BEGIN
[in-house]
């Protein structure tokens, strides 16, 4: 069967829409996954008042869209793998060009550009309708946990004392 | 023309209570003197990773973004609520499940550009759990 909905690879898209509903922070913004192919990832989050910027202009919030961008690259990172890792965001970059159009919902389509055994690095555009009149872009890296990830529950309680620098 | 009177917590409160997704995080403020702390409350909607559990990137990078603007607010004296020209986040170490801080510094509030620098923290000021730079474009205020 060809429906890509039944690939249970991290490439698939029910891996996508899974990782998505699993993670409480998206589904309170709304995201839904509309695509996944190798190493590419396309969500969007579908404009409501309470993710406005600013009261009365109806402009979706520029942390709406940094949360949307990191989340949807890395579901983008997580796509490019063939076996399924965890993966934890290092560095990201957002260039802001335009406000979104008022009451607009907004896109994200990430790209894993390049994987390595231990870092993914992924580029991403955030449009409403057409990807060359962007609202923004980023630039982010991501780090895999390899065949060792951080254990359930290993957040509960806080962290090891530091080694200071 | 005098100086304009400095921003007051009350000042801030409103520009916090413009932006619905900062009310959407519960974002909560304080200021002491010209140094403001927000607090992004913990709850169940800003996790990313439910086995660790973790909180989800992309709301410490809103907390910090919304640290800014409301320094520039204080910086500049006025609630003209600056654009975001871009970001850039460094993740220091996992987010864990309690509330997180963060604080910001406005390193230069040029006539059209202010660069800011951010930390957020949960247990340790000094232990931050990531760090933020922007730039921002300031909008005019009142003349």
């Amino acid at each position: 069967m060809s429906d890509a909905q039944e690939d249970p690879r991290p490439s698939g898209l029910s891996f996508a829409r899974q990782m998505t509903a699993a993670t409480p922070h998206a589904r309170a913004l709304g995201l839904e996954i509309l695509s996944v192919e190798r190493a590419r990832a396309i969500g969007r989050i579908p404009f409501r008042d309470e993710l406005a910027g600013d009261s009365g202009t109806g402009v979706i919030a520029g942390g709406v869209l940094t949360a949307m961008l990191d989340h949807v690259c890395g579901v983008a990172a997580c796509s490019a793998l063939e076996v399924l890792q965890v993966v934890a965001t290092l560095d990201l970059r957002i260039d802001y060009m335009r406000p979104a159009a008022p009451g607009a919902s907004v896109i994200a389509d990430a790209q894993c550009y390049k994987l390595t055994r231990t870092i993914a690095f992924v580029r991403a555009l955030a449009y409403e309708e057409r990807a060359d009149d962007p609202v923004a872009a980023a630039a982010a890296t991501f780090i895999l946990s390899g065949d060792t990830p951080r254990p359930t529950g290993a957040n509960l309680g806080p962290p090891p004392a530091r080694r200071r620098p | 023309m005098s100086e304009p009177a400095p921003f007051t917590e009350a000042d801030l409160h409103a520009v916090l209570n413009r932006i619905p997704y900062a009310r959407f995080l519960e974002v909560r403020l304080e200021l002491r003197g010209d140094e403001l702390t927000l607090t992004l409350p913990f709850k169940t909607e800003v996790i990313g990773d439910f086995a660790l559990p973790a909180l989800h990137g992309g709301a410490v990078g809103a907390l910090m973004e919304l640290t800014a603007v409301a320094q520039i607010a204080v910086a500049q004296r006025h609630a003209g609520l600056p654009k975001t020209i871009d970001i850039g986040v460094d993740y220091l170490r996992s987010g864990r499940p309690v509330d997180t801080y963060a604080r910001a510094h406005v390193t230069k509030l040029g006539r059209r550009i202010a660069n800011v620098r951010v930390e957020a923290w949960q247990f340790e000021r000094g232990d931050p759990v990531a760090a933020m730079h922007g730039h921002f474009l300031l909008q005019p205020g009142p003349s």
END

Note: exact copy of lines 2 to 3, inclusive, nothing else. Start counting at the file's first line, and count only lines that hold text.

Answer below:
């Protein structure tokens, strides 16, 4: 069967829409996954008042869209793998060009550009309708946990004392 | 023309209570003197990773973004609520499940550009759990 909905690879898209509903922070913004192919990832989050910027202009919030961008690259990172890792965001970059159009919902389509055994690095555009009149872009890296990830529950309680620098 | 009177917590409160997704995080403020702390409350909607559990990137990078603007607010004296020209986040170490801080510094509030620098923290000021730079474009205020 060809429906890509039944690939249970991290490439698939029910891996996508899974990782998505699993993670409480998206589904309170709304995201839904509309695509996944190798190493590419396309969500969007579908404009409501309470993710406005600013009261009365109806402009979706520029942390709406940094949360949307990191989340949807890395579901983008997580796509490019063939076996399924965890993966934890290092560095990201957002260039802001335009406000979104008022009451607009907004896109994200990430790209894993390049994987390595231990870092993914992924580029991403955030449009409403057409990807060359962007609202923004980023630039982010991501780090895999390899065949060792951080254990359930290993957040509960806080962290090891530091080694200071 | 005098100086304009400095921003007051009350000042801030409103520009916090413009932006619905900062009310959407519960974002909560304080200021002491010209140094403001927000607090992004913990709850169940800003996790990313439910086995660790973790909180989800992309709301410490809103907390910090919304640290800014409301320094520039204080910086500049006025609630003209600056654009975001871009970001850039460094993740220091996992987010864990309690509330997180963060604080910001406005390193230069040029006539059209202010660069800011951010930390957020949960247990340790000094232990931050990531760090933020922007730039921002300031909008005019009142003349």
């Amino acid at each position: 069967m060809s429906d890509a909905q039944e690939d249970p690879r991290p490439s698939g898209l029910s891996f996508a829409r899974q990782m998505t509903a699993a993670t409480p922070h998206a589904r309170a913004l709304g995201l839904e996954i509309l695509s996944v192919e190798r190493a590419r990832a396309i969500g969007r989050i579908p404009f409501r008042d309470e993710l406005a910027g600013d009261s009365g202009t109806g402009v979706i919030a520029g942390g709406v869209l940094t949360a949307m961008l990191d989340h949807v690259c890395g579901v983008a990172a997580c796509s490019a793998l063939e076996v399924l890792q965890v993966v934890a965001t290092l560095d990201l970059r957002i260039d802001y060009m335009r406000p979104a159009a008022p009451g607009a919902s907004v896109i994200a389509d990430a790209q894993c550009y390049k994987l390595t055994r231990t870092i993914a690095f992924v580029r991403a555009l955030a449009y409403e309708e057409r990807a060359d009149d962007p609202v923004a872009a980023a630039a982010a890296t991501f780090i895999l946990s390899g065949d060792t990830p951080r254990p359930t529950g290993a957040n509960l309680g806080p962290p090891p004392a530091r080694r200071r620098p | 023309m005098s100086e304009p009177a400095p921003f007051t917590e009350a000042d801030l409160h409103a520009v916090l209570n413009r932006i619905p997704y900062a009310r959407f995080l519960e974002v909560r403020l304080e200021l002491r003197g010209d140094e403001l702390t927000l607090t992004l409350p913990f709850k169940t909607e800003v996790i990313g990773d439910f086995a660790l559990p973790a909180l989800h990137g992309g709301a410490v990078g809103a907390l910090m973004e919304l640290t800014a603007v409301a320094q520039i607010a204080v910086a500049q004296r006025h609630a003209g609520l600056p654009k975001t020209i871009d970001i850039g986040v460094d993740y220091l170490r996992s987010g864990r499940p309690v509330d997180t801080y963060a604080r910001a510094h406005v390193t230069k509030l040029g006539r059209r550009i202010a660069n800011v620098r951010v930390e957020a923290w949960q247990f340790e000021r000094g232990d931050p759990v990531a760090a933020m730079h922007g730039h921002f474009l300031l909008q005019p205020g009142p003349s």